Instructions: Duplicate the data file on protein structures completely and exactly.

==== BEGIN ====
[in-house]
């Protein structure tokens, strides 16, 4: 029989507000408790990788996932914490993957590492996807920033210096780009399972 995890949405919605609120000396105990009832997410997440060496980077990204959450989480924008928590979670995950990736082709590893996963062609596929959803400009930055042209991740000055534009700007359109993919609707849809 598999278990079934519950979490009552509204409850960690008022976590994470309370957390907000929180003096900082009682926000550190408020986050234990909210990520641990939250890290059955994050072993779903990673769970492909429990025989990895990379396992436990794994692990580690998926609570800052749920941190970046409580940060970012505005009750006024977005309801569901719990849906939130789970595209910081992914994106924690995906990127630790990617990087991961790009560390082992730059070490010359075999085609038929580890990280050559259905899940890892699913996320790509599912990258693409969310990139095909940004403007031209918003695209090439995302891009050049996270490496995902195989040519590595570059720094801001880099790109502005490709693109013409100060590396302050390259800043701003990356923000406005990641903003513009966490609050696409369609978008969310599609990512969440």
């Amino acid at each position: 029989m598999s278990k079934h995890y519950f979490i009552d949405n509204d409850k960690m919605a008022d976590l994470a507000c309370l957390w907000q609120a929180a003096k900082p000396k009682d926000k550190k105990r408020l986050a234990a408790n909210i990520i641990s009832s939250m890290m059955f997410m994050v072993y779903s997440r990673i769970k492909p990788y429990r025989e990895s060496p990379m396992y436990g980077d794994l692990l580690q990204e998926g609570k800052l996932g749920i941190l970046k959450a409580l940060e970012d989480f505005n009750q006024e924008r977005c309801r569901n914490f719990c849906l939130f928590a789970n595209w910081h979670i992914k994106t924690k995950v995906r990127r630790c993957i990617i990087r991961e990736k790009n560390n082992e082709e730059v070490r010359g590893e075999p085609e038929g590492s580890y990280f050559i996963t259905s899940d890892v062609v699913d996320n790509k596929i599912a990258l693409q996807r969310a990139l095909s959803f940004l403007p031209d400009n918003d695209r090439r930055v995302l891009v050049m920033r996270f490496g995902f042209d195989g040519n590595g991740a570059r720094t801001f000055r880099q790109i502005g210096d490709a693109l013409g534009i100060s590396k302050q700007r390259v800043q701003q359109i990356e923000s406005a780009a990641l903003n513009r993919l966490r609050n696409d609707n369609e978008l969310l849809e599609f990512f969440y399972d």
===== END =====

[in-house]
């Protein structure tokens, strides 16, 4: 029989507000408790990788996932914490993957590492996807920033210096780009399972 995890949405919605609120000396105990009832997410997440060496980077990204959450989480924008928590979670995950990736082709590893996963062609596929959803400009930055042209991740000055534009700007359109993919609707849809 598999278990079934519950979490009552509204409850960690008022976590994470309370957390907000929180003096900082009682926000550190408020986050234990909210990520641990939250890290059955994050072993779903990673769970492909429990025989990895990379396992436990794994692990580690998926609570800052749920941190970046409580940060970012505005009750006024977005309801569901719990849906939130789970595209910081992914994106924690995906990127630790990617990087991961790009560390082992730059070490010359075999085609038929580890990280050559259905899940890892699913996320790509599912990258693409969310990139095909940004403007031209918003695209090439995302891009050049996270490496995902195989040519590595570059720094801001880099790109502005490709693109013409100060590396302050390259800043701003990356923000406005990641903003513009966490609050696409369609978008969310599609990512969440």
């Amino acid at each position: 029989m598999s278990k079934h995890y519950f979490i009552d949405n509204d409850k960690m919605a008022d976590l994470a507000c309370l957390w907000q609120a929180a003096k900082p000396k009682d926000k550190k105990r408020l986050a234990a408790n909210i990520i641990s009832s939250m890290m059955f997410m994050v072993y779903s997440r990673i769970k492909p990788y429990r025989e990895s060496p990379m396992y436990g980077d794994l692990l580690q990204e998926g609570k800052l996932g749920i941190l970046k959450a409580l940060e970012d989480f505005n009750q006024e924008r977005c309801r569901n914490f719990c849906l939130f928590a789970n595209w910081h979670i992914k994106t924690k995950v995906r990127r630790c993957i990617i990087r991961e990736k790009n560390n082992e082709e730059v070490r010359g590893e075999p085609e038929g590492s580890y990280f050559i996963t259905s899940d890892v062609v699913d996320n790509k596929i599912a990258l693409q996807r969310a990139l095909s959803f940004l403007p031209d400009n918003d695209r090439r930055v995302l891009v050049m920033r996270f490496g995902f042209d195989g040519n590595g991740a570059r720094t801001f000055r880099q790109i502005g210096d490709a693109l013409g534009i100060s590396k302050q700007r390259v800043q701003q359109i990356e923000s406005a780009a990641l903003n513009r993919l966490r609050n696409d609707n369609e978008l969310l849809e599609f990512f969440y399972d």